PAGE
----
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HUD-Owned Homes Expected to Increase

The following article appeared in REALTOR Magazine on April 30, 2013:

HUD-Owned Homes Expected to Surge

Daily Real Estate News | Tuesday, April 30, 2013

The U.S. Department of Housing and Urban Development is reportedly going to be releasing more of its homes to the market, which could be welcome news to buyers who have faced slim pickings in for-sale inventories.

Over the next two years, experts predict that HUD homes on the market will increase significantly as lenders work through the backlogs of foreclosures and foreclosure reviews.

“The inventory is there, [it’s] just not being released during the banks/servicers review of the loan/mortgage documents,” says Nat Genis, a HUD listing broker in Riverside County, Calif., which is already seeing an increase in HUD-owned homes.

“HUD homes are back,” Genis told HousingWire. “FHA financing went away with the ‘creative’ financing of the 80/20 loans, and now with the increase of FHA financing, these government-backed loans guarantee that if the borrower defaults, HUD will pay off the mortgage, obtain the deed, and re-sell the home.”

HUD-owned homes can be appealing because of the discounted sales price, even though they can be in poor condition often times, HousingWire reports.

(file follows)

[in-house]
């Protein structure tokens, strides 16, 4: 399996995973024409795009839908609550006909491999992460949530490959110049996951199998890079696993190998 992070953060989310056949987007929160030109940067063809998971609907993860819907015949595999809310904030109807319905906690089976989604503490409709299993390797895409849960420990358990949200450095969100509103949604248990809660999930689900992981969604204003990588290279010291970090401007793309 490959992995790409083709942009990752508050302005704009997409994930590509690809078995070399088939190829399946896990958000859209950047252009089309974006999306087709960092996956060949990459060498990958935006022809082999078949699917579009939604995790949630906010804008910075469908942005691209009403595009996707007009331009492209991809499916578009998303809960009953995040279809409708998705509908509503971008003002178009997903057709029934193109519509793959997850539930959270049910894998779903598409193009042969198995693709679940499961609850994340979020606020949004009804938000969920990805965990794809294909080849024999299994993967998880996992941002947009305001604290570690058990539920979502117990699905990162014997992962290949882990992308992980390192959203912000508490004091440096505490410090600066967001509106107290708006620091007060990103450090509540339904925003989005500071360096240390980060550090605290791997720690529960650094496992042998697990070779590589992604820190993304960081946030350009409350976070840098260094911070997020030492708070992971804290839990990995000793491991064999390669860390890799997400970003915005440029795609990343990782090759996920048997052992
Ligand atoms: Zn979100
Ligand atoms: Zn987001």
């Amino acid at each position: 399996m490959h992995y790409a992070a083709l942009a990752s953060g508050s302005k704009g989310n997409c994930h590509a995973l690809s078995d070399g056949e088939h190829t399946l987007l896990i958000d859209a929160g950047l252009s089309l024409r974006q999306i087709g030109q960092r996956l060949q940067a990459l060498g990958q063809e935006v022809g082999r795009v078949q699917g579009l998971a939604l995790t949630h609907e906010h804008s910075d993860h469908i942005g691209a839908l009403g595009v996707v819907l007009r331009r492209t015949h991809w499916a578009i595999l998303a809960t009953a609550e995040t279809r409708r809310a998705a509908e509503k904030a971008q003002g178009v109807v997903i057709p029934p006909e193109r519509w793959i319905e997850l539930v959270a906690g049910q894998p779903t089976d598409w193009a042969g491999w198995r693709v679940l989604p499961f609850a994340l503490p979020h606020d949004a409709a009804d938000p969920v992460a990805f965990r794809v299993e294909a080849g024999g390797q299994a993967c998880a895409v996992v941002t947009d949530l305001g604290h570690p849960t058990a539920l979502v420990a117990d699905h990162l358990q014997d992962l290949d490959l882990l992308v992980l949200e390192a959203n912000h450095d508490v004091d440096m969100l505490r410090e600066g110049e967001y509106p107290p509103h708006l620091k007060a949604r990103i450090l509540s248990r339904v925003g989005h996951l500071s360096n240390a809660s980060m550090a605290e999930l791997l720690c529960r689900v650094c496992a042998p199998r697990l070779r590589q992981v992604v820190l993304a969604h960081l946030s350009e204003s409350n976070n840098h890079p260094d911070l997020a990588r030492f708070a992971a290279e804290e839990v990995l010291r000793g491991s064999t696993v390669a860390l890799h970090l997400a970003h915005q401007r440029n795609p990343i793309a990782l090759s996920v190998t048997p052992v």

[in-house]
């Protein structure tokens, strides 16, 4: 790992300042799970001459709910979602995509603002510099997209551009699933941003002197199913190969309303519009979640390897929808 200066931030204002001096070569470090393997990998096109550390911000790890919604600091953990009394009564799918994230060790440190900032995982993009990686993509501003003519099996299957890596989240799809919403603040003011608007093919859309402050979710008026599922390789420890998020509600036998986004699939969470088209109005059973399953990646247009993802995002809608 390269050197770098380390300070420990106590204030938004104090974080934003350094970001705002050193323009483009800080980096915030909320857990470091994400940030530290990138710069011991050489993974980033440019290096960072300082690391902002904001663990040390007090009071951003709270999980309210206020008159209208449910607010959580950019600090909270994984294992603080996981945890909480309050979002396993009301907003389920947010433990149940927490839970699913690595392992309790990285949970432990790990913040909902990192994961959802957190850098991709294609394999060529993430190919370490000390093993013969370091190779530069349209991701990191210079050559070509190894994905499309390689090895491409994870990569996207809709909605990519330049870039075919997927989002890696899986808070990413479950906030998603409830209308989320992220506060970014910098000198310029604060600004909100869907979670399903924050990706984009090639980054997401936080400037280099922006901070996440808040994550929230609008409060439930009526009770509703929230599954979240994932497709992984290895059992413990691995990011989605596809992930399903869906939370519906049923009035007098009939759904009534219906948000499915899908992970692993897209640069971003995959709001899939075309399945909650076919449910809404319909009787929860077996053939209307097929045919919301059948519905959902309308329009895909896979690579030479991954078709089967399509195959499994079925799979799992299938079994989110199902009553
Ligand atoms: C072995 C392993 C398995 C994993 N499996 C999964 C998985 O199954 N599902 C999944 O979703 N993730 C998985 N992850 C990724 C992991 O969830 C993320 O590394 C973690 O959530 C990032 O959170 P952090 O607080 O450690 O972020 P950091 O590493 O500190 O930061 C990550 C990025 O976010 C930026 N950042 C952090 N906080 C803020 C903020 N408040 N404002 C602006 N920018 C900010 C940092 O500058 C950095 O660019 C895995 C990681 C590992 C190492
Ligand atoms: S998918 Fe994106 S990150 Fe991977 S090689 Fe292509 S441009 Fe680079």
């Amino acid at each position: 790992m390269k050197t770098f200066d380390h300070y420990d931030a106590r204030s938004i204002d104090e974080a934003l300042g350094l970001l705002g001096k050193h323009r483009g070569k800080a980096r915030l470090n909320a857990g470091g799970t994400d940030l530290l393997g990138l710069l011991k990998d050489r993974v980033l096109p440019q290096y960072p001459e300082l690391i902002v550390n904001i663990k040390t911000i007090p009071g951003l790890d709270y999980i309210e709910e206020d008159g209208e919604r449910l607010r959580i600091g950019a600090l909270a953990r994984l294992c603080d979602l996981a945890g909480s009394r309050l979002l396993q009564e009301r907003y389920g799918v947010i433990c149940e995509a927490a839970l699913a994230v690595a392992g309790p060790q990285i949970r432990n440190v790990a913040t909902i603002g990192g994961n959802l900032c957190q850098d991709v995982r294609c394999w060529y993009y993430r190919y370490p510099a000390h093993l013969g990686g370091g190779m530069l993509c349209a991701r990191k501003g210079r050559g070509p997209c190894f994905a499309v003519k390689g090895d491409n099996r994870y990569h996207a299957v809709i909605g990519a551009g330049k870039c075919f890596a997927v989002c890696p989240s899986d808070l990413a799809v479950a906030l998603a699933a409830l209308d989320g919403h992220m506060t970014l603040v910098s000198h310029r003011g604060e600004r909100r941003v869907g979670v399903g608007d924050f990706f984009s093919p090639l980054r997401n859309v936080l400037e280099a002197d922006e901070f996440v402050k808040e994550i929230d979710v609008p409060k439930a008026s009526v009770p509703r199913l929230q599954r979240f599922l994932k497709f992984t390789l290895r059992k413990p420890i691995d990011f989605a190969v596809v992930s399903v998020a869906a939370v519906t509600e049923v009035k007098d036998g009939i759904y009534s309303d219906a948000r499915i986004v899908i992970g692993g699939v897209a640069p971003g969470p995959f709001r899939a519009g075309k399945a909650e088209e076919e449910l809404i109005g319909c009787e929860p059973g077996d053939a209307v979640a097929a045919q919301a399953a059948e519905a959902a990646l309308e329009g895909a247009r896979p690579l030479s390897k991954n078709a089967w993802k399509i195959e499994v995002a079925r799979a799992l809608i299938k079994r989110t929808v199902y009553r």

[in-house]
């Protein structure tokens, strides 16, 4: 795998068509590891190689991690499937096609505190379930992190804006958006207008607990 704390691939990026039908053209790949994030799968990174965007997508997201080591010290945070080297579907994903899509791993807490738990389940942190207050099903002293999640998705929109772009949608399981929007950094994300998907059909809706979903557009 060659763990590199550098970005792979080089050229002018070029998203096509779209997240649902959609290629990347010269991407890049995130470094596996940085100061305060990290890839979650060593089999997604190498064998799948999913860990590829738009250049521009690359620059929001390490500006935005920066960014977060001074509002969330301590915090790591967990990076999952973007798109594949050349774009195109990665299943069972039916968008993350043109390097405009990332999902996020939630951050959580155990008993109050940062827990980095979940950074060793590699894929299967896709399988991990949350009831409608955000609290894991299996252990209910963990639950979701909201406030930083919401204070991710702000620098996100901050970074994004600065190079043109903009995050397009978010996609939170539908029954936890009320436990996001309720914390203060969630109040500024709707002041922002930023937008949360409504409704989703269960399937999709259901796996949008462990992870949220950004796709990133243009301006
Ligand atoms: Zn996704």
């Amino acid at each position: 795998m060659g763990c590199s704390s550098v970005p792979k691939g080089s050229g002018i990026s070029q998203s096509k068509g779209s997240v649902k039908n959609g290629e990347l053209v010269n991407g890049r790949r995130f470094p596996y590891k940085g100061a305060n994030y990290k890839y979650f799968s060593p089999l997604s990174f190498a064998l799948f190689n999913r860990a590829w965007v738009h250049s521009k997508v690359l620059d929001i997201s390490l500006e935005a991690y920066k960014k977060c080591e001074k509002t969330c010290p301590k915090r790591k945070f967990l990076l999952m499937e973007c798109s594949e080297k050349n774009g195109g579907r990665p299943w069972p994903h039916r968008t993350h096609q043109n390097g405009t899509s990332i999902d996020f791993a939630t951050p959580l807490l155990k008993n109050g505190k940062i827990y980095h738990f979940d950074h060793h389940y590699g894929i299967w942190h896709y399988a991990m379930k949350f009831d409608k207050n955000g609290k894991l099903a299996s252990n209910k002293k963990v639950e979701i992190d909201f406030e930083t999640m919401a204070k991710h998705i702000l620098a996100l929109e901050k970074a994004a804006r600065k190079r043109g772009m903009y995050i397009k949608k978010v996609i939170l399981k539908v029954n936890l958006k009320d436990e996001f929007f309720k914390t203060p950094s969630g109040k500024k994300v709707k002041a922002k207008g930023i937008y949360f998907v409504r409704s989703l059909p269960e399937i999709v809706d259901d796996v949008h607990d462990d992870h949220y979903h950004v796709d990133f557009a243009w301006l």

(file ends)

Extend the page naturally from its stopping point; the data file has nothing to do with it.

HUD had 39,442 homes in its REO inventory nationwide as of Feb. 28, 2013—with 20,536 of those having pending contracts on them, according to HUD.

SOURCE: Housingwire (04/29/13)

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February 2013 Homes Prices Up 22.6% in One Year

Due to the low inventory of homes available, home buyers are willing to spend more on a home, that is if they can find one to buy.   The  Sacramento area’s resale home inventory is still very low.  This time last year there were 1,766 homes sold in February 2012 compared to 1,566 sold in February, 2013.  This is an 11.3% drop in sold homes.   This has caused the rapid increase in home prices.  Sacramento’s median price for February 2013 is $192,500, Placer County $298,500, El Dorado County $283,250 and Yolo County $250,000.  New home sales are also on the increase with 104 closings in Sacramento, 86 in Placer and 14 in Yolo County in the month of February.

 

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Is Cash still King??